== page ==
Publication Date

2017-04-25

Availability

Open access

Embargo Period

2017-04-25

Degree Type

Thesis

Degree Name

Master of Music (MM)

Department

Music Education and Music Therapy (Music)

Date of Defense

2017-04-05

First Committee Member

Stephen F. Zdzinski

Second Committee Member

Don D. Coffman

Third Committee Member

Corin Overland

Abstract

The purpose of this study was to investigate background characteristics, teacher identity issues, and perceptions of the mentoring process of beginning applied music teachers in an undergraduate teaching program (N=13). The study also aimed to discover whether any of these qualities would determine the teaching success of the undergraduate students. The participants filled out a survey consisting of multiple choice questions, Likert-scale items, and open-ended questions. The survey responses revealed the background characteristics, teacher identity issues, and mentoring process perceptions of the participants. The undergraduate students were also evaluated using a performance-based teaching success rubric. Mann-Whitney U tests and Spearman correlations were run to determine any correlations between the variables and the teaching success outcome. While no highly significant correlations were found, there were useful discoveries throughout the study. While the participants did not identify as performers as strongly as predicted, performance was an important aspect of their identities as teachers. Beginning teachers want knowledgeable, consistent feedback on their teaching, as well as to develop personal relationships with their mentors.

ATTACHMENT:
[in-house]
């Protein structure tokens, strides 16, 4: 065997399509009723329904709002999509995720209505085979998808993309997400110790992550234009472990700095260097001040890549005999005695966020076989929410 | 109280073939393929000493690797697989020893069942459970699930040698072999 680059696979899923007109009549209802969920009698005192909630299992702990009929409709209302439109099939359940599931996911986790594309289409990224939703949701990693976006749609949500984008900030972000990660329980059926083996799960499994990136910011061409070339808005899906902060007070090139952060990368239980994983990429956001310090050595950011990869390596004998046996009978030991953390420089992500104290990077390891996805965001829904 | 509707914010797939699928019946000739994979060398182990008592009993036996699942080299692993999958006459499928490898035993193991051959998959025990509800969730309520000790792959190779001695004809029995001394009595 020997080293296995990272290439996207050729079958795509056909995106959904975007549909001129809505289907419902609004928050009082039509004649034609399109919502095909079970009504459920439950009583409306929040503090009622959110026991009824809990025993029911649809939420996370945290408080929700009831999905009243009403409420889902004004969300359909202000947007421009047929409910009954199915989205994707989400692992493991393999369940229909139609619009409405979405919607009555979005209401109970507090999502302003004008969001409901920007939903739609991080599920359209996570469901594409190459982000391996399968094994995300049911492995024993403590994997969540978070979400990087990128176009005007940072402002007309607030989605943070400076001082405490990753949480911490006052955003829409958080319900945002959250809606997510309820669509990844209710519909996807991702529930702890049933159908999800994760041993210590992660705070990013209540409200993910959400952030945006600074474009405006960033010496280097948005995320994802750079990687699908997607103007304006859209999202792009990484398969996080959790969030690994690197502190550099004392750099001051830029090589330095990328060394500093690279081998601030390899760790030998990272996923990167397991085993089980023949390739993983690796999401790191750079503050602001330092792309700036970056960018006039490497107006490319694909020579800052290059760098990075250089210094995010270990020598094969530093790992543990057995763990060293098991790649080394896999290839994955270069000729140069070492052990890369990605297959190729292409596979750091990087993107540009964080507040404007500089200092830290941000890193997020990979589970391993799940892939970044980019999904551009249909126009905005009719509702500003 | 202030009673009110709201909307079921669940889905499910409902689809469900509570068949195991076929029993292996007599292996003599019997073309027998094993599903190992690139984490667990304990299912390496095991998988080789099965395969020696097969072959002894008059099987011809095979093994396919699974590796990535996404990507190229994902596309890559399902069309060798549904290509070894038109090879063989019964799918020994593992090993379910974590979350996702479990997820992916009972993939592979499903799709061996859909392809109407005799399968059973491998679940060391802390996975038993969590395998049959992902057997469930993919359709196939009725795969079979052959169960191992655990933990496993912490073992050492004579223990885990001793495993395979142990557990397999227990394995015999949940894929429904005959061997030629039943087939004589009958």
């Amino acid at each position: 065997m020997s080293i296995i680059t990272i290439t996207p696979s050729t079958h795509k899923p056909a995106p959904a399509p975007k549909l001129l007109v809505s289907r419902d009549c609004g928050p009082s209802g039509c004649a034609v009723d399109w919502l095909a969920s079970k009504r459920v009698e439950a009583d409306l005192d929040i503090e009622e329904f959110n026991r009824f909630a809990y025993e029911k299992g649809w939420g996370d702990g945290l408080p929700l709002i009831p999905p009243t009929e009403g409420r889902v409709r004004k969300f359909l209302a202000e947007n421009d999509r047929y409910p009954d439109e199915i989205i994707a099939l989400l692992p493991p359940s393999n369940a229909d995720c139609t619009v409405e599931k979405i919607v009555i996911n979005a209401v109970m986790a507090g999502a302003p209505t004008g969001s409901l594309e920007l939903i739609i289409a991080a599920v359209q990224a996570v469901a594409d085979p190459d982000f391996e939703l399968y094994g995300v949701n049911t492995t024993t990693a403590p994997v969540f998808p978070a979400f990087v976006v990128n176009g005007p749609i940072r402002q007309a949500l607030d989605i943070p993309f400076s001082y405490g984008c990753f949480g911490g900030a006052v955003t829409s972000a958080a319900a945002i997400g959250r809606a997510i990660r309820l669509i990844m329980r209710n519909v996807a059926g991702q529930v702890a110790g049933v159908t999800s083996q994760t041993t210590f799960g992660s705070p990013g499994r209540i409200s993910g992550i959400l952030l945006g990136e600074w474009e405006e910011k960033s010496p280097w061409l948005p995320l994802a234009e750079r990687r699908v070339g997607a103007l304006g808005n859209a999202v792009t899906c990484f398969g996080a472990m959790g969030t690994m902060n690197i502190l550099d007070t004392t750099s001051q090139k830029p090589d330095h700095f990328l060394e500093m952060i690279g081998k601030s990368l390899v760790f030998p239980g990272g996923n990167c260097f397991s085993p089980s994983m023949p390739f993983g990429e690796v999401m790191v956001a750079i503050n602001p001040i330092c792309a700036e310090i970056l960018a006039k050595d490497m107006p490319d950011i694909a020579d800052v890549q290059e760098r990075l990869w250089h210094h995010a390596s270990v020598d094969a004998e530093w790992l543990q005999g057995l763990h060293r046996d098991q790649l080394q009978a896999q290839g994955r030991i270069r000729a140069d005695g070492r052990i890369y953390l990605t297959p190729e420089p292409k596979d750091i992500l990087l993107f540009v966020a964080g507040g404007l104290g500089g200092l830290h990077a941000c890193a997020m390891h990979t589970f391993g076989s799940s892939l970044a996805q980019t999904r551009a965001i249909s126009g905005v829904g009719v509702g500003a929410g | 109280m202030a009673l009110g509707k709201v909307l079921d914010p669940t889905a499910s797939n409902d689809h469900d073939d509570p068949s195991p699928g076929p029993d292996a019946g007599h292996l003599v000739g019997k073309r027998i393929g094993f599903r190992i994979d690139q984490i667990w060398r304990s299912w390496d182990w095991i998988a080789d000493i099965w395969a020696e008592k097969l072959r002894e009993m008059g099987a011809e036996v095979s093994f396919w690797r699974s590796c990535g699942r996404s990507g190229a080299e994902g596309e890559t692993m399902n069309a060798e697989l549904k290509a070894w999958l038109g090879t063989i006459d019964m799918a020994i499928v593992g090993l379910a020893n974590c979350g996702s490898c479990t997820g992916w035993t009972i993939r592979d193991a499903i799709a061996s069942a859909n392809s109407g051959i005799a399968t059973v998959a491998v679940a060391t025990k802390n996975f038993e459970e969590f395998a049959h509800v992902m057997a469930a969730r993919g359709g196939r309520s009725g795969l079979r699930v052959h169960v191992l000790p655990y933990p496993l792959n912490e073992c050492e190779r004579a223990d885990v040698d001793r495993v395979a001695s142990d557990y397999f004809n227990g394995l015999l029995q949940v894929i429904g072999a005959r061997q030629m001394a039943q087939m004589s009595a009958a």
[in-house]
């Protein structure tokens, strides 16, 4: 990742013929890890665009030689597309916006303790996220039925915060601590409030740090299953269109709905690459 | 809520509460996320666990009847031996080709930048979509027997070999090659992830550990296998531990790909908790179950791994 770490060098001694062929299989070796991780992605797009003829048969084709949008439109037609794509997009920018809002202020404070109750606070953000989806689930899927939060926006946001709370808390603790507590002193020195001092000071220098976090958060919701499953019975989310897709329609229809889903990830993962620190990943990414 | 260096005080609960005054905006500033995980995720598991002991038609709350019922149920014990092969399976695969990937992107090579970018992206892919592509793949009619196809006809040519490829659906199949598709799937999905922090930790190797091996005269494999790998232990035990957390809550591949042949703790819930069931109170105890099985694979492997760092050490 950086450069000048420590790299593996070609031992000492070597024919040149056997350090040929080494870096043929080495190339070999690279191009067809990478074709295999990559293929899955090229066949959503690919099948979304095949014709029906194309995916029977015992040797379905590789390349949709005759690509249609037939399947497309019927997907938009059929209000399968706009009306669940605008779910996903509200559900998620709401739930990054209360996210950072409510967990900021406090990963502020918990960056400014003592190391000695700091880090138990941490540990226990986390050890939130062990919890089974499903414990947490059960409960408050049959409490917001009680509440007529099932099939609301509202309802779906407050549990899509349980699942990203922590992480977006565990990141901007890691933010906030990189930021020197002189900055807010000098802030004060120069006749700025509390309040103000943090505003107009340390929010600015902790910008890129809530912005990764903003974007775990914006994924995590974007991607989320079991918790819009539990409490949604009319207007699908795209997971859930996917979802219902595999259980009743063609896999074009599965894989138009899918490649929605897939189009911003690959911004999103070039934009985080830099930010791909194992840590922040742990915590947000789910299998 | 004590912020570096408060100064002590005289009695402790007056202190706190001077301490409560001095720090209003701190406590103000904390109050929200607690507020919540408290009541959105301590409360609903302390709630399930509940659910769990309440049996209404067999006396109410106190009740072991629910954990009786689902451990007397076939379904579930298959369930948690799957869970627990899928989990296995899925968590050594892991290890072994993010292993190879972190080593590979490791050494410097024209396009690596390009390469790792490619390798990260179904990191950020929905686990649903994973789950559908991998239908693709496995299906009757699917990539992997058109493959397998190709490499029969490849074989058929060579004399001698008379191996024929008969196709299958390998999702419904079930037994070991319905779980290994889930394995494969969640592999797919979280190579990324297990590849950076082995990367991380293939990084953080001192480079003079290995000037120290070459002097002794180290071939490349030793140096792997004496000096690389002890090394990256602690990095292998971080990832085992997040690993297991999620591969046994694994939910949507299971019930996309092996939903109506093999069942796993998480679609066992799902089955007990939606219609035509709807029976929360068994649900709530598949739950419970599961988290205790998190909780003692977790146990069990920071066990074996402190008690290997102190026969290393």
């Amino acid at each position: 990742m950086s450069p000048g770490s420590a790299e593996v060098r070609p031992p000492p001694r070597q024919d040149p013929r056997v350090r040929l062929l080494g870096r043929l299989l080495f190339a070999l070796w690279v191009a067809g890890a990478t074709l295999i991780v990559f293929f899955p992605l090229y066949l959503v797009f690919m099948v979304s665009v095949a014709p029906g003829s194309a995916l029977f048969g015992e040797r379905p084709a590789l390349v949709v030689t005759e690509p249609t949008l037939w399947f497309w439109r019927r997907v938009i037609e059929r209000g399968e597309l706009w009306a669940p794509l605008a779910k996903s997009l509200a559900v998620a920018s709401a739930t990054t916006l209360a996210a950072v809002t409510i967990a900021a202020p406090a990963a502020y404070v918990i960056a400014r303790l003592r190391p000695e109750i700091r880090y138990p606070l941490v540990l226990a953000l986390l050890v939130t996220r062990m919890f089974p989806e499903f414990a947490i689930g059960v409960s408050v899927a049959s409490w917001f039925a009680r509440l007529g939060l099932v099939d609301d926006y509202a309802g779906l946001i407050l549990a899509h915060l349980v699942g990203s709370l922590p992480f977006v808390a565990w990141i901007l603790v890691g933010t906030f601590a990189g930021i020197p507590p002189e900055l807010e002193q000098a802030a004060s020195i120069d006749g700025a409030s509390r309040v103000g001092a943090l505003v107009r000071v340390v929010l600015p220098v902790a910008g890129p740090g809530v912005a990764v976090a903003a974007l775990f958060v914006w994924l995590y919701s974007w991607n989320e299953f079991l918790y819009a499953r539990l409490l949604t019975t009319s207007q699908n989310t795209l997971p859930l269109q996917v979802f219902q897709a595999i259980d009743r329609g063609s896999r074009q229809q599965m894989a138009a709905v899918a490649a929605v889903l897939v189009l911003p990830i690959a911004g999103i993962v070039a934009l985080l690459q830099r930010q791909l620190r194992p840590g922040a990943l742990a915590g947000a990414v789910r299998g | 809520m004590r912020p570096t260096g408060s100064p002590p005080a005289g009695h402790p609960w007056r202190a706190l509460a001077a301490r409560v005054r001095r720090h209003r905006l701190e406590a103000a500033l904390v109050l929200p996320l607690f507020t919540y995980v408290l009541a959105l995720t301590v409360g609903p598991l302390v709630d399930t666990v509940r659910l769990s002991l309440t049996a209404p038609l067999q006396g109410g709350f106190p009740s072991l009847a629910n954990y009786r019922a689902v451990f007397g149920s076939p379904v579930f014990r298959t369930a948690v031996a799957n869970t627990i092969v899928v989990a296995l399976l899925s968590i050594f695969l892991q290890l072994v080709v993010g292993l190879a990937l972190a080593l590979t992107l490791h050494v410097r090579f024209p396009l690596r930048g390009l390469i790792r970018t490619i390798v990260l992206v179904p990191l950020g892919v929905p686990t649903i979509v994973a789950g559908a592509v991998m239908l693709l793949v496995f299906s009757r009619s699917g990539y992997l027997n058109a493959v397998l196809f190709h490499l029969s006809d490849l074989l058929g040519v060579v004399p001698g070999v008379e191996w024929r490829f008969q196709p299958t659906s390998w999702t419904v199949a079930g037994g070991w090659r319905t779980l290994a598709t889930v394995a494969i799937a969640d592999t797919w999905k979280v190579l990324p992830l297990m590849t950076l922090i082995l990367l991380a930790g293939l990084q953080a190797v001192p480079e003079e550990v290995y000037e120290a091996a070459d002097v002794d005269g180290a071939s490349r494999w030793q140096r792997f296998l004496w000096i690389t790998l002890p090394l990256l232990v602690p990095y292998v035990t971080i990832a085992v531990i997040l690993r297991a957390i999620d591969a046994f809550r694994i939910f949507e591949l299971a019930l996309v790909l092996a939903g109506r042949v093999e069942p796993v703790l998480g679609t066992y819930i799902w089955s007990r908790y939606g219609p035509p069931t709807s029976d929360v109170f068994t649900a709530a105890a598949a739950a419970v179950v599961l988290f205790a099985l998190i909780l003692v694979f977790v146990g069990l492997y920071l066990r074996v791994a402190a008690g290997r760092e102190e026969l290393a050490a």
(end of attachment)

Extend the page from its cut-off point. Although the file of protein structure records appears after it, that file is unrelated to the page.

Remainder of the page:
Keywords

undergraduate music; music education; performance majors; background characteristics; mentoring teachers; teacher identity issues

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